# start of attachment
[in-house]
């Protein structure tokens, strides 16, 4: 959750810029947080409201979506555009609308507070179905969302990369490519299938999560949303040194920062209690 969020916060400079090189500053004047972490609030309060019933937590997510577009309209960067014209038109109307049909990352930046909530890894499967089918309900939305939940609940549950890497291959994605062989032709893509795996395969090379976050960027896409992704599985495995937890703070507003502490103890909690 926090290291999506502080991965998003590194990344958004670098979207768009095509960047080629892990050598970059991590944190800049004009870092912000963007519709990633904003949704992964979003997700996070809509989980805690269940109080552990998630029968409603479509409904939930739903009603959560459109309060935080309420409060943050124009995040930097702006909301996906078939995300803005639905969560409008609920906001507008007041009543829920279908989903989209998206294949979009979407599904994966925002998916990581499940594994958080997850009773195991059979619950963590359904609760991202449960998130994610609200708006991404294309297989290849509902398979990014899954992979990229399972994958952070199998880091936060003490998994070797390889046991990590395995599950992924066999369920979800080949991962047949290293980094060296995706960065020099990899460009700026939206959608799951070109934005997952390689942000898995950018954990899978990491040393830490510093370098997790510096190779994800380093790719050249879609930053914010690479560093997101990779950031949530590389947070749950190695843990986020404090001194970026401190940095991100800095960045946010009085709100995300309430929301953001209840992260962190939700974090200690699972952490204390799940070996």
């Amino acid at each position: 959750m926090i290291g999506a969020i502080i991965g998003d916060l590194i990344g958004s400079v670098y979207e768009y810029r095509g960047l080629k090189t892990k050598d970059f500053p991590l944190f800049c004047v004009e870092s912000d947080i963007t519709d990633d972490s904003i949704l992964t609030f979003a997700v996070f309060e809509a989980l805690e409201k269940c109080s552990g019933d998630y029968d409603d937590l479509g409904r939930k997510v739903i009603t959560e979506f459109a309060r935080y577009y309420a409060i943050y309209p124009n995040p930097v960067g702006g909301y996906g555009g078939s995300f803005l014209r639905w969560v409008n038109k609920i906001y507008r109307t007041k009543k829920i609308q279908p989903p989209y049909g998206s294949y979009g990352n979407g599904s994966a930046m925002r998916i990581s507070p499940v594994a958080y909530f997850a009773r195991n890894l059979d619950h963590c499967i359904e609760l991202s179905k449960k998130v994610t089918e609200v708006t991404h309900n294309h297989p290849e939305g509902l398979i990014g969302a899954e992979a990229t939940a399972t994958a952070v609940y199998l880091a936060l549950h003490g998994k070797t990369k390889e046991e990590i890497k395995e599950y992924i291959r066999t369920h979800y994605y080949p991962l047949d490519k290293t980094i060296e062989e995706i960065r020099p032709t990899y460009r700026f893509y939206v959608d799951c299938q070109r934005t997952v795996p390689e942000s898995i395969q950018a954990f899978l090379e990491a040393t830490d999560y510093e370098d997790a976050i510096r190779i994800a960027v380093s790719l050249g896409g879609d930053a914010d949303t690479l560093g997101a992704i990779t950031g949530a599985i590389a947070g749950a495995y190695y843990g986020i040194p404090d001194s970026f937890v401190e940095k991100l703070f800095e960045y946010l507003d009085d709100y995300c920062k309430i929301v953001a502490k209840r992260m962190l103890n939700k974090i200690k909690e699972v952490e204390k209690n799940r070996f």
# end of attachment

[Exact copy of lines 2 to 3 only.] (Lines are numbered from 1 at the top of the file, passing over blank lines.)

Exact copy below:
């Protein structure tokens, strides 16, 4: 959750810029947080409201979506555009609308507070179905969302990369490519299938999560949303040194920062209690 969020916060400079090189500053004047972490609030309060019933937590997510577009309209960067014209038109109307049909990352930046909530890894499967089918309900939305939940609940549950890497291959994605062989032709893509795996395969090379976050960027896409992704599985495995937890703070507003502490103890909690 926090290291999506502080991965998003590194990344958004670098979207768009095509960047080629892990050598970059991590944190800049004009870092912000963007519709990633904003949704992964979003997700996070809509989980805690269940109080552990998630029968409603479509409904939930739903009603959560459109309060935080309420409060943050124009995040930097702006909301996906078939995300803005639905969560409008609920906001507008007041009543829920279908989903989209998206294949979009979407599904994966925002998916990581499940594994958080997850009773195991059979619950963590359904609760991202449960998130994610609200708006991404294309297989290849509902398979990014899954992979990229399972994958952070199998880091936060003490998994070797390889046991990590395995599950992924066999369920979800080949991962047949290293980094060296995706960065020099990899460009700026939206959608799951070109934005997952390689942000898995950018954990899978990491040393830490510093370098997790510096190779994800380093790719050249879609930053914010690479560093997101990779950031949530590389947070749950190695843990986020404090001194970026401190940095991100800095960045946010009085709100995300309430929301953001209840992260962190939700974090200690699972952490204390799940070996």
């Amino acid at each position: 959750m926090i290291g999506a969020i502080i991965g998003d916060l590194i990344g958004s400079v670098y979207e768009y810029r095509g960047l080629k090189t892990k050598d970059f500053p991590l944190f800049c004047v004009e870092s912000d947080i963007t519709d990633d972490s904003i949704l992964t609030f979003a997700v996070f309060e809509a989980l805690e409201k269940c109080s552990g019933d998630y029968d409603d937590l479509g409904r939930k997510v739903i009603t959560e979506f459109a309060r935080y577009y309420a409060i943050y309209p124009n995040p930097v960067g702006g909301y996906g555009g078939s995300f803005l014209r639905w969560v409008n038109k609920i906001y507008r109307t007041k009543k829920i609308q279908p989903p989209y049909g998206s294949y979009g990352n979407g599904s994966a930046m925002r998916i990581s507070p499940v594994a958080y909530f997850a009773r195991n890894l059979d619950h963590c499967i359904e609760l991202s179905k449960k998130v994610t089918e609200v708006t991404h309900n294309h297989p290849e939305g509902l398979i990014g969302a899954e992979a990229t939940a399972t994958a952070v609940y199998l880091a936060l549950h003490g998994k070797t990369k390889e046991e990590i890497k395995e599950y992924i291959r066999t369920h979800y994605y080949p991962l047949d490519k290293t980094i060296e062989e995706i960065r020099p032709t990899y460009r700026f893509y939206v959608d799951c299938q070109r934005t997952v795996p390689e942000s898995i395969q950018a954990f899978l090379e990491a040393t830490d999560y510093e370098d997790a976050i510096r190779i994800a960027v380093s790719l050249g896409g879609d930053a914010d949303t690479l560093g997101a992704i990779t950031g949530a599985i590389a947070g749950a495995y190695y843990g986020i040194p404090d001194s970026f937890v401190e940095k991100l703070f800095e960045y946010l507003d009085d709100y995300c920062k309430i929301v953001a502490k209840r992260m962190l103890n939700k974090i200690k909690e699972v952490e204390k209690n799940r070996f």